I will never forget my first Takashi Miike film.
It was Ichi The Killer, and I was young – 17 or 18, tops. I watched it with my brother, with whom I share many tastes and who introduced me to many wonderful and terrible things. I remember watching the movie, transfixed, horrified, sickened and teetering on the edge of laughter – that kind of hysterical laughter that comes bubbling out when you’ve reached your maximum capacity to cope with whatever a situation holds.
Since then, I’ve watched several of his other films – Audition, Imprint, Box and 13 Assassins. And what has continually impressed me about his storytelling is his ability to invoke true horror. He doesn’t terrify his audience; he terrorizes them. Watching a Miike film is itself somehow a traumatic experience, the sort of thing that leaves you feeling vulnerable and raw, as though you have been laid bare. I wouldn’t say that I enjoyed any of his horror films, but I don’t think “enjoyment” is the right term for what you get out of them – and they offer quite a lot: introspection, difficult questions, empathy.
In this year’s IF Comp – a competition of text-based games and interactive stories — I had the curious pleasure of playing a game that invoked this same feeling, perhaps the first time I have ever encountered the sensation in an interactive format.
The game itself is simple, and beautiful in that simplicity. The interface is a wide, black screen with a small section devoted to the white block letters of the story, which unfolds in clipped, sparse text. The writing is tight and evocative, without a wasted word, and the overall feeling is one of isolation and unease. You awaken to discover that someone – presumably your wife, or perhaps a sister – disapproves of what you’re about to do, and you do it anyway. “It,” you discover soon enough, is roasting cats alive over a fire.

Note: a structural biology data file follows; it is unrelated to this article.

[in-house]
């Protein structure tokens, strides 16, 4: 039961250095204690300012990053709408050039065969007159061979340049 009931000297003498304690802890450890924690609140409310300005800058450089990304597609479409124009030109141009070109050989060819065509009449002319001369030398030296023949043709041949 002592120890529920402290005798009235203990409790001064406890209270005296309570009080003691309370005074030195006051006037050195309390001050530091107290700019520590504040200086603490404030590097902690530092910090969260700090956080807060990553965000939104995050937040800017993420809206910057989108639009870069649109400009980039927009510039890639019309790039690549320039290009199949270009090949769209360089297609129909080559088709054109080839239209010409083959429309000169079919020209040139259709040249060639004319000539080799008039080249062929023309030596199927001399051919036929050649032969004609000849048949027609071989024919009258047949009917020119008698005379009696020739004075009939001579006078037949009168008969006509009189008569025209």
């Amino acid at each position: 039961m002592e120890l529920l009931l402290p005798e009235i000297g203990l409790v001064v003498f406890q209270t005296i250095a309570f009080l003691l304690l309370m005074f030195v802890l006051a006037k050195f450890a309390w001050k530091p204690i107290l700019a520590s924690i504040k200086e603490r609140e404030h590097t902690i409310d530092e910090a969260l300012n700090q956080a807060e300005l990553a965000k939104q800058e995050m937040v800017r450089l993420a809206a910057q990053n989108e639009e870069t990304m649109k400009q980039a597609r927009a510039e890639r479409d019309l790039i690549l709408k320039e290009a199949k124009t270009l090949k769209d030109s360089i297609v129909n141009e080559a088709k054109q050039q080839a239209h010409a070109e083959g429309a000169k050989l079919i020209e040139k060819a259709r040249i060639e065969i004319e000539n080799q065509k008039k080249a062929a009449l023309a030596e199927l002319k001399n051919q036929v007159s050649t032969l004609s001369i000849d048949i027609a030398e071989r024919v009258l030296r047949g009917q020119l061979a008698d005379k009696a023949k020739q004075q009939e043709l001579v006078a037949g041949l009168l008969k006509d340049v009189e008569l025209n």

At this point, it pays to back up a moment and explain the concept. Taghairm, I learned from some googling, is an ancient Scottish divination spell. It allows you to see into the future, but at a terrible cost. To complete the spell, you must roast alive a number of cats, without sleeping or eating, for several consecutive days.
There’s more to it, but I won’t get into it. If you can stomach the concept, it’s well worth it to experience it for yourself; a summary doesn’t do it justice. The combination of tight writing, anguished pacing and sound effects creates an experience that is genuinely horrifying in a way that only a text-based interactive story could be.
The game explores heady themes, such as: Is it better to know your fate? What is the price of knowledge? What is the soul worth? And, perhaps heaviest of all – when is it too late to turn back?
So to discuss these and other questions in greater detail, I reached out to chat with Taghairm creator Chandler Groover himself. Thanks, Chandler, for talking with me!
RavMon: So to get the obvious question out of the way first — what was the inspiration for Taghairm? Where’d you get the idea/how did you come across the subject in general?
CMG: Actually, the first time I came across the Taghairm spell was reading the very same quote that’s included in the game’s ending. That quote is from Katharine Briggs’s Encyclopedia of Fairies, which is a fantastic reference book. Sometimes you can read its entries as though they’re short stories. It’s got great writing, and it covers a wide breadth of European folklore, not just folklore about fairies. The fact that it has entries about Taghairm should demonstrate the variety!
After I first discovered it, I would sporadically investigate more about the ritual over the years. Taghairm can refer to two separate divination ceremonies. One involves a human medium like a sibyl who undergoes sensory deprivation to trigger prophetic visions. The other, which is the one featured in the game, involves roasting live cats. The sibyl version has a lot in common with other rituals in various cultures, but the cat version is like nothing else I know about, and it’s the one that sticks with me.
RavMon: And WHY this particular story? Why choose to write it, and why choose IF Comp as the venue for it?